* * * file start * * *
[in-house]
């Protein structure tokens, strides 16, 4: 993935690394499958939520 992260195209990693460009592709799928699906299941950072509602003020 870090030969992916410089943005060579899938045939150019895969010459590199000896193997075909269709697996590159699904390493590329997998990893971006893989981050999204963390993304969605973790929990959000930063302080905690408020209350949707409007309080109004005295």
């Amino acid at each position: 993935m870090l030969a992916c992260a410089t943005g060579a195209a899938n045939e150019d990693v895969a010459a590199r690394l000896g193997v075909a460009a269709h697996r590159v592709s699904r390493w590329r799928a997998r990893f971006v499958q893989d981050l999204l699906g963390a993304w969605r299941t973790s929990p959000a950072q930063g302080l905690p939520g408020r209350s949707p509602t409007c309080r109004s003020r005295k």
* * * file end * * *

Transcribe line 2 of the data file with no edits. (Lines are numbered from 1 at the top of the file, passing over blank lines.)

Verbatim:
């Protein structure tokens, strides 16, 4: 993935690394499958939520 992260195209990693460009592709799928699906299941950072509602003020 870090030969992916410089943005060579899938045939150019895969010459590199000896193997075909269709697996590159699904390493590329997998990893971006893989981050999204963390993304969605973790929990959000930063302080905690408020209350949707409007309080109004005295």